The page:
Swine Flu May Hit 30 Percent

Do like your mom said: Wash hands, cover mouth, stay home if you’re sick

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Washing hands is one of the best precautions for avoiding the flu — right up there with covering your mouth when you cough and staying home when you’re sick.

The scenarios and predictions about the 2009-2010 flu season sound pretty scary, but Mom’s rules still provide the best defense: wash hands frequently — for at least 30 seconds — using hot water and soap; cough into your sleeve, not into your hands, cover your mouth when you cough or sneeze, keep your hands away from your mouth, nose and eyes; and if you have a fever or sore throat, stay home.

When the vaccine becomes available, get the shots (the “regular” flu vaccine is one shot, the vaccine for the new flu will require two shots, about three weeks apart).

Matt Bolinger, the director of the Gila County Division of Emergency Management and an epidemiologist, presented a program on the upcoming flu season Sept. 2 at the Payson High School auditorium.

He said Arizona has already had 1,157 reports of the H1N1 Novel Strain (swine) Flu. In the U.S. between April and July 24, there were 43,771 confirmed cases of H1N1.

Most of the confirmed cases were among those 5 to 25 years in age, Bolinger said. The fewest number were among those 65 and older.

“Somewhere 40 to 50 years ago, these older people were exposed to a flu similar to H1N1 and have antibodies in their systems that can fight it,” he said.

Bolinger reported that recently the Centers for Disease Control drew random blood samples and estimated as many as a million people actually had H1N1, but most were not reported.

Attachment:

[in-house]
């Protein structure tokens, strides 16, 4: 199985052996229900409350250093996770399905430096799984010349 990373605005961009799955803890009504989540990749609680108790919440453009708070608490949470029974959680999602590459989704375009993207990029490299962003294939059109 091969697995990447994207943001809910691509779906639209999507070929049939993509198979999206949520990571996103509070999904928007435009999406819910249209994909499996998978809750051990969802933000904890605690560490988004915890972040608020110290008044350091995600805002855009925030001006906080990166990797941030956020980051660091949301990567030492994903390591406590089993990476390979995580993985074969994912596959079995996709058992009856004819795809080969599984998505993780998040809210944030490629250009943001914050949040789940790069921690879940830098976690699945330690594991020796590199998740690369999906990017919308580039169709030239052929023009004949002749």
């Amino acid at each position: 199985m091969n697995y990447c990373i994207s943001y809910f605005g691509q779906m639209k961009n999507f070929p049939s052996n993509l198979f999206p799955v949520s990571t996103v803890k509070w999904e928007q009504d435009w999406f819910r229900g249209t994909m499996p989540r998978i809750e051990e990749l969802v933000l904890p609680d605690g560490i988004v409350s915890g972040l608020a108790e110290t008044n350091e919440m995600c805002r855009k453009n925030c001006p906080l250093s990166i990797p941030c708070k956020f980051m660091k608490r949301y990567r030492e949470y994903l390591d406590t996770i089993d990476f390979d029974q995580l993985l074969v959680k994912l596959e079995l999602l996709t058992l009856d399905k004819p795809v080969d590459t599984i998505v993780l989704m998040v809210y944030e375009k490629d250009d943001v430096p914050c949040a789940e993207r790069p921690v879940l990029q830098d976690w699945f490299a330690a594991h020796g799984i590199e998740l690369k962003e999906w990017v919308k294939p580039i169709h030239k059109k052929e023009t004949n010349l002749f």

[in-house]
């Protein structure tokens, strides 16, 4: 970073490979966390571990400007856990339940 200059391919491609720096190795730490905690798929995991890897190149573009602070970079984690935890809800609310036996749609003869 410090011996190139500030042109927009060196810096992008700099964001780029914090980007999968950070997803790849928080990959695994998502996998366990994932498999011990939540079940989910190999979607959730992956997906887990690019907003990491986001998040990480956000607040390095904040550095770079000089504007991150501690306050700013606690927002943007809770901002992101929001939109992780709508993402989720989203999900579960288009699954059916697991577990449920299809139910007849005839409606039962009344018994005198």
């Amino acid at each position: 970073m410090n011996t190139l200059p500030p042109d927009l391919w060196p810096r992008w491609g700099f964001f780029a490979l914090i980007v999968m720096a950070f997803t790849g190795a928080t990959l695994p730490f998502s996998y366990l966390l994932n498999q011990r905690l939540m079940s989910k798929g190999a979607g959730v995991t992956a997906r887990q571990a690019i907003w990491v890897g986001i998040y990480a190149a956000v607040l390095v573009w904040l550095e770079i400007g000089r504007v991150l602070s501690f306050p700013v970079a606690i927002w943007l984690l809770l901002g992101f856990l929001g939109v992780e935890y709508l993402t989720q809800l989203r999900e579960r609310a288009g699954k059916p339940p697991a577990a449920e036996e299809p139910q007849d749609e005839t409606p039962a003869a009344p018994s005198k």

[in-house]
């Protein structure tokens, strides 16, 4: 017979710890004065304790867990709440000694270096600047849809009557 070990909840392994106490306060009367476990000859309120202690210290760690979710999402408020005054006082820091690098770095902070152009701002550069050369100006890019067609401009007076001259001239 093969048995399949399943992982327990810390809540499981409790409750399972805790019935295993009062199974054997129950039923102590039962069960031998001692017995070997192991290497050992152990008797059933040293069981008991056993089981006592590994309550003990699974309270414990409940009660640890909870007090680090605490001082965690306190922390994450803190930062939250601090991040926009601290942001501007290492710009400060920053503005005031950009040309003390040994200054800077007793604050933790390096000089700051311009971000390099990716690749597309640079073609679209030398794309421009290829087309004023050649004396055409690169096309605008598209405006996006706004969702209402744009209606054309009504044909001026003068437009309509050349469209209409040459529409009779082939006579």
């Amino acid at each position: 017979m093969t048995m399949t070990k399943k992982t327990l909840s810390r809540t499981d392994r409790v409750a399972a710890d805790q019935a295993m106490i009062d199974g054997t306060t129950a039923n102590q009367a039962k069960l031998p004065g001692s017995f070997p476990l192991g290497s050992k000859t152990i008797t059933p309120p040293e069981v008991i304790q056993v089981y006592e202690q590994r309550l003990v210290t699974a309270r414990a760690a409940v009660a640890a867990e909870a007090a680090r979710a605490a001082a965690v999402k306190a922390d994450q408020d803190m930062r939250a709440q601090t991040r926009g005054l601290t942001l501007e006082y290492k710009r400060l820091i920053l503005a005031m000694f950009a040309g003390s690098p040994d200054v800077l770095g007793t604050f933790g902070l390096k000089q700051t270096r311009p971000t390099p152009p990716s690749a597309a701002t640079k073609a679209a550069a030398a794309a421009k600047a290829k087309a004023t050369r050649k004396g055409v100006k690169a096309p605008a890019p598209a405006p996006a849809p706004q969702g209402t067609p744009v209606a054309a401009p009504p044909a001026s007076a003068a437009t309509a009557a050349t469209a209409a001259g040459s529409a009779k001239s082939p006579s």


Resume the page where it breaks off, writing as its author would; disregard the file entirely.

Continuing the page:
During the regular flu season, between 5 and 10 percent of the U.S. population of 330 million become infected, 226,000 are hospitalized and on average, 36,000 people die from flu complications. Bolinger said officials are predicting between 30 and 50 percent of the population could contract the new flu and up to 90,000 deaths could result from complications.

The question is not whether the new flu is coming, but how virulent it will be. Bolinger said it will come in a big wave and is highly highly contagious, but currently does not appear to be airborne. Direct contact is needed for transmission. The new flu virus can remain active on hard surfaces for up to 24 hours.

There are about 500 effective disinfectants listed by the Environmental Protection Agency. Among those commonly available are Lysol or a 5 percent bleach solution, Bolinger said.

Every flu virus mutates, Bolinger said and there have been a few cases of the new flu that seem more severe than when it first appeared. The current prediction is that it will remain mild, but the recommendation is that at the first sign of a sudden fever (of 100 degrees or more) stay home for seven days.

“It takes that long for a body to shed the virus,” Bolinger said.

Other symptoms of the new flu, accompanying the sudden fever, are a sore throat, headache, fatigue, muscle aches, and in some instances diarrhea and vomiting, he said.

County shot clinics for the regular flu season will begin in late September. For the new flu, the vaccine will not be available until mid-October, Bolinger said. As plans are finalized, announcements will appear in the Roundup.

Bolinger recommends planning now to deal with the possible consequences of an outbreak of the flu — either the regular or new versions.

Ask yourself: do you have adequate supplies, are you (and your business) ready for social distancing (staying at home, staying away from gatherings, staying away from the store); can you operate your business (and do school work) from home?

He recommended stocking up on soap, disinfectant and masks to combat infection; and food and water in the event you get the flu, or must care for someone with it, for the seven days of isolation that is being encouraged.

Closing his program, Bolinger reiterated, “Hand washing is the No. 1 best thing to do.”

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